Former University President Dies

The Rev. Mark H. Collier, a Methodist minister who served as Baldwin Wallace University’s seventh president, died surrounded by family on Feb. 8.  

Collier was appointed as president in 1999, when the university was known as Baldwin-Wallace College. By then, he had already served the BW community for 25 years, having been appointed college chaplain and assistant professor of religion in 1974. He later became vice president of academic affairs before his promotion to president, a role in which he served until his retirement in 2006. 

In an email to staff obtained by The Exponent, current president Bob Helmer highlighted Collier’s warmth and caring personality.  

“Mark touched the lives of faculty, staff and students alike,” Helmer said.  

According to an issue of BW’s yearbook released during his tenure as president, Collier often stated he could not successfully lead BW without the support of its student body. He was known to frequently engage with students in conversation.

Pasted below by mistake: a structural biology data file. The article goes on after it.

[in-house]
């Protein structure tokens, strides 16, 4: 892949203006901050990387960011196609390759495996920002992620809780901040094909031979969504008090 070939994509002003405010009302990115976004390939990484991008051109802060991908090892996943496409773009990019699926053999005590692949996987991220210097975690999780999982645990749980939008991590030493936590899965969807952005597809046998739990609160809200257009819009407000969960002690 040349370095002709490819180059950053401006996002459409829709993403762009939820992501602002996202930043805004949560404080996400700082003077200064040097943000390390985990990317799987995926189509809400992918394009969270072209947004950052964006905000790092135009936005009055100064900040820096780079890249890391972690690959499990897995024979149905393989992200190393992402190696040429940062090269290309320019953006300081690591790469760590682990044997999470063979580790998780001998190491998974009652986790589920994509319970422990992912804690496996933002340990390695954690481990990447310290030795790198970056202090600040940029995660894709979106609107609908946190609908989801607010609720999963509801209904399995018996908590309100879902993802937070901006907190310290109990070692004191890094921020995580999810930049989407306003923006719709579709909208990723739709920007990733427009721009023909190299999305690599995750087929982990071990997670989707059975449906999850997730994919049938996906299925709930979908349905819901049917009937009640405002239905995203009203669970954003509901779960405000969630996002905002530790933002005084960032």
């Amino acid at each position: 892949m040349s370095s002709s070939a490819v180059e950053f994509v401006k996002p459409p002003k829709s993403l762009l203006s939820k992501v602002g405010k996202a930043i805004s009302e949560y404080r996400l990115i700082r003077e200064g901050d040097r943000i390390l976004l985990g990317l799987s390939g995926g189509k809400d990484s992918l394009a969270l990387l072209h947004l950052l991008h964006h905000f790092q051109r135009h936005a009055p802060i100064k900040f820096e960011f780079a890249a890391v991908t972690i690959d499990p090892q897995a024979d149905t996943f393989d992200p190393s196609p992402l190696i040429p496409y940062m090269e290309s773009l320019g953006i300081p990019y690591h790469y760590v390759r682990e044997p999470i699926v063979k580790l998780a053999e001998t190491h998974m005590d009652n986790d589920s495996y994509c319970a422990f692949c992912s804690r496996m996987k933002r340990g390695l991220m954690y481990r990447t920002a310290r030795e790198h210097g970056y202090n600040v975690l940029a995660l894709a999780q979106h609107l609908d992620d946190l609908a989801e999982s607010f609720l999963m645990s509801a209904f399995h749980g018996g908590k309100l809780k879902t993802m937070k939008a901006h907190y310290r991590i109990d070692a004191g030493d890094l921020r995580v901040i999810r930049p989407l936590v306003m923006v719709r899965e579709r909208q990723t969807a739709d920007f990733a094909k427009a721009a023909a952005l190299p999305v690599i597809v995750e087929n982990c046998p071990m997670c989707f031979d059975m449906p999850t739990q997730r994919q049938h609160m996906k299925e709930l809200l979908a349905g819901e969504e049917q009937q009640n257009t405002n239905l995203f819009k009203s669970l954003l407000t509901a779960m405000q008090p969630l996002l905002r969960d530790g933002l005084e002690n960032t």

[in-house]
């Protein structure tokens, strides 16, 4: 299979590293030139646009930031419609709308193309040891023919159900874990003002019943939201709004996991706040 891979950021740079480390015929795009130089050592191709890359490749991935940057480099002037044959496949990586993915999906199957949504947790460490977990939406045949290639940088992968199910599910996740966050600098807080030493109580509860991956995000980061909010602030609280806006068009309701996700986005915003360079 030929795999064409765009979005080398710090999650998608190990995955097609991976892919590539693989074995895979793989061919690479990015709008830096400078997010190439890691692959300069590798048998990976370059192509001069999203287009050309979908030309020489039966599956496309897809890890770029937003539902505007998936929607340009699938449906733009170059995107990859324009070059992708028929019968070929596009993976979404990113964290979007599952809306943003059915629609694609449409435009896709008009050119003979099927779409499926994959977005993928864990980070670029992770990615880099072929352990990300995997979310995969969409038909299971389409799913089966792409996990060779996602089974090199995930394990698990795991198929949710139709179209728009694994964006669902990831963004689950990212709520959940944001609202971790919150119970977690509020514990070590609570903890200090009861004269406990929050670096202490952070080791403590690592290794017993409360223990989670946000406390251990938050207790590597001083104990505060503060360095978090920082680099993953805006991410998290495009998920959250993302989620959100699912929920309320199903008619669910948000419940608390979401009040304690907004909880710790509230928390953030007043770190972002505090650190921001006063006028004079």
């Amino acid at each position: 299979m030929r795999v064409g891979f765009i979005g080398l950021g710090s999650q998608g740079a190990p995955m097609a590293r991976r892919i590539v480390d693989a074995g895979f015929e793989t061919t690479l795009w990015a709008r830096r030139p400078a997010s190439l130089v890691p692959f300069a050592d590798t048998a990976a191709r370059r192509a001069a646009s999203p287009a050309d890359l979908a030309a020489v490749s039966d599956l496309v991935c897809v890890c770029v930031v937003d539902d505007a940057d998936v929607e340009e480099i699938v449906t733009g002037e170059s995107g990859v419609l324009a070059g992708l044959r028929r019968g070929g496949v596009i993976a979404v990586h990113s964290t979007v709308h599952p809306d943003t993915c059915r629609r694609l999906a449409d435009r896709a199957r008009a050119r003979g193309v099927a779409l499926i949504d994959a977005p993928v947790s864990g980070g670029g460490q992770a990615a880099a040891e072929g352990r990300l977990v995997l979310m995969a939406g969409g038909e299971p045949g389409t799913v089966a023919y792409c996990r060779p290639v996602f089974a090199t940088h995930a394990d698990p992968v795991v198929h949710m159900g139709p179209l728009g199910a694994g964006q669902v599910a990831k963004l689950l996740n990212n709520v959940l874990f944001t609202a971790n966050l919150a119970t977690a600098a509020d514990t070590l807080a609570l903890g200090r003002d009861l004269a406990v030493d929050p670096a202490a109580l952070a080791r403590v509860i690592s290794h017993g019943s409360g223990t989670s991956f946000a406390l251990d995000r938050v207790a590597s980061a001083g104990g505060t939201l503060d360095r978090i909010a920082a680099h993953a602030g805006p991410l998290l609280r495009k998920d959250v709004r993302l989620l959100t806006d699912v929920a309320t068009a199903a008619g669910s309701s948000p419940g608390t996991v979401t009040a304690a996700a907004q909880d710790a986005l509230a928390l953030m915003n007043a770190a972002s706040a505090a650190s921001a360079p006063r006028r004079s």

“[Collier] was a mentor and friend to me and generations of BW students,” BW trustee Ryan Cross told BW’s website in their announcement Collier’s passing. “Mark devoted himself to BW.”  

Under Collier’s oversight as president, BW underwent major renovations to its buildings including the recreation center and several residence halls. During his tenure, BW also built Malicky Center, a $7 million project that combined two existing campus buildings into a 46,000 square learning space on North campus. 

Collier was a graduate of DePauw University, Yale Divinity School, and Kent State University, where he earned a doctorate degree in higher education. Before joining the BW faculty, he was the pastor at North Olmstead United Methodist Church.  

Collier served on the board of several charitable organizations in the Greater Cleveland area. After retiring from BW, the university established the Enduring Questions lecture series in his honor, which BW’s website states was designed to “challenge all of us to contemplate who we are and how we relate to others and to the environment in which we live.”